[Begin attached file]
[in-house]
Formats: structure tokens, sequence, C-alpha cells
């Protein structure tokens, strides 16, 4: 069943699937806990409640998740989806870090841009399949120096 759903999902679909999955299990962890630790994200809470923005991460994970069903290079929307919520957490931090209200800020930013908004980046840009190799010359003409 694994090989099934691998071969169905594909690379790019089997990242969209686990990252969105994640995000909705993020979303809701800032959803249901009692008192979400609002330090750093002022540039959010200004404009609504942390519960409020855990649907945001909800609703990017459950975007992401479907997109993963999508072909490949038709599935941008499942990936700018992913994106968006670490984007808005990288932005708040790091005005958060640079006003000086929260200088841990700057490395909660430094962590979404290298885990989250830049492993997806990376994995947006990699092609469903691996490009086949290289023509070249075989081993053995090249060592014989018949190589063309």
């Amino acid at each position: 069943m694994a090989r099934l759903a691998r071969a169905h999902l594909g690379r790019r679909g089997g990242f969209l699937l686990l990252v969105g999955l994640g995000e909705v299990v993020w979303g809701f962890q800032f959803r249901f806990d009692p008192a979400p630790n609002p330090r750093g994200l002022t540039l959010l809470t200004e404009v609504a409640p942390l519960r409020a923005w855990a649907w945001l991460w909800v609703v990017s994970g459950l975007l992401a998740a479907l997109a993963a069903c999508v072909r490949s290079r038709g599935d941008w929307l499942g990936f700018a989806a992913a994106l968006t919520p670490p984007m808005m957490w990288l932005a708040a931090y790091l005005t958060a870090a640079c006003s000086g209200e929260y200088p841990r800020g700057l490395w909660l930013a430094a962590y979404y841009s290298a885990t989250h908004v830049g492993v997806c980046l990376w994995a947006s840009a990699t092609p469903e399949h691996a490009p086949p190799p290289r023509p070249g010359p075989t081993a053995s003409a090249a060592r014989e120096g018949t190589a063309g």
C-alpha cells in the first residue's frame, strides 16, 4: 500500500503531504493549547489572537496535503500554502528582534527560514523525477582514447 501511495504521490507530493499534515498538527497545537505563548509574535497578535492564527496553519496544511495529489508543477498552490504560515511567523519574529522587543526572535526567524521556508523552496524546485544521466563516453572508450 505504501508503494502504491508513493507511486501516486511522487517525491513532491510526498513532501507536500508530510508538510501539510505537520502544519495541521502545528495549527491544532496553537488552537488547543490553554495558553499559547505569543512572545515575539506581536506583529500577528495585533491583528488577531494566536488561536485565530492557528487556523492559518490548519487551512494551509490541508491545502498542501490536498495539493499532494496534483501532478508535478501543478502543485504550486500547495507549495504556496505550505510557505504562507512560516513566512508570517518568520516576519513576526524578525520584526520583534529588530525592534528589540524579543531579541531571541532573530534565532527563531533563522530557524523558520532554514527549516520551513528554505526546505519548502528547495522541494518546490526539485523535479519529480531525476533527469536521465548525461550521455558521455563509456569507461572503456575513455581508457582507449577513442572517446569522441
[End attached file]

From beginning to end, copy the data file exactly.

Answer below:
[in-house]
Formats: structure tokens, sequence, C-alpha cells
């Protein structure tokens, strides 16, 4: 069943699937806990409640998740989806870090841009399949120096 759903999902679909999955299990962890630790994200809470923005991460994970069903290079929307919520957490931090209200800020930013908004980046840009190799010359003409 694994090989099934691998071969169905594909690379790019089997990242969209686990990252969105994640995000909705993020979303809701800032959803249901009692008192979400609002330090750093002022540039959010200004404009609504942390519960409020855990649907945001909800609703990017459950975007992401479907997109993963999508072909490949038709599935941008499942990936700018992913994106968006670490984007808005990288932005708040790091005005958060640079006003000086929260200088841990700057490395909660430094962590979404290298885990989250830049492993997806990376994995947006990699092609469903691996490009086949290289023509070249075989081993053995090249060592014989018949190589063309």
């Amino acid at each position: 069943m694994a090989r099934l759903a691998r071969a169905h999902l594909g690379r790019r679909g089997g990242f969209l699937l686990l990252v969105g999955l994640g995000e909705v299990v993020w979303g809701f962890q800032f959803r249901f806990d009692p008192a979400p630790n609002p330090r750093g994200l002022t540039l959010l809470t200004e404009v609504a409640p942390l519960r409020a923005w855990a649907w945001l991460w909800v609703v990017s994970g459950l975007l992401a998740a479907l997109a993963a069903c999508v072909r490949s290079r038709g599935d941008w929307l499942g990936f700018a989806a992913a994106l968006t919520p670490p984007m808005m957490w990288l932005a708040a931090y790091l005005t958060a870090a640079c006003s000086g209200e929260y200088p841990r800020g700057l490395w909660l930013a430094a962590y979404y841009s290298a885990t989250h908004v830049g492993v997806c980046l990376w994995a947006s840009a990699t092609p469903e399949h691996a490009p086949p190799p290289r023509p070249g010359p075989t081993a053995s003409a090249a060592r014989e120096g018949t190589a063309g």
C-alpha cells in the first residue's frame, strides 16, 4: 500500500503531504493549547489572537496535503500554502528582534527560514523525477582514447 501511495504521490507530493499534515498538527497545537505563548509574535497578535492564527496553519496544511495529489508543477498552490504560515511567523519574529522587543526572535526567524521556508523552496524546485544521466563516453572508450 505504501508503494502504491508513493507511486501516486511522487517525491513532491510526498513532501507536500508530510508538510501539510505537520502544519495541521502545528495549527491544532496553537488552537488547543490553554495558553499559547505569543512572545515575539506581536506583529500577528495585533491583528488577531494566536488561536485565530492557528487556523492559518490548519487551512494551509490541508491545502498542501490536498495539493499532494496534483501532478508535478501543478502543485504550486500547495507549495504556496505550505510557505504562507512560516513566512508570517518568520516576519513576526524578525520584526520583534529588530525592534528589540524579543531579541531571541532573530534565532527563531533563522530557524523558520532554514527549516520551513528554505526546505519548502528547495522541494518546490526539485523535479519529480531525476533527469536521465548525461550521455558521455563509456569507461572503456575513455581508457582507449577513442572517446569522441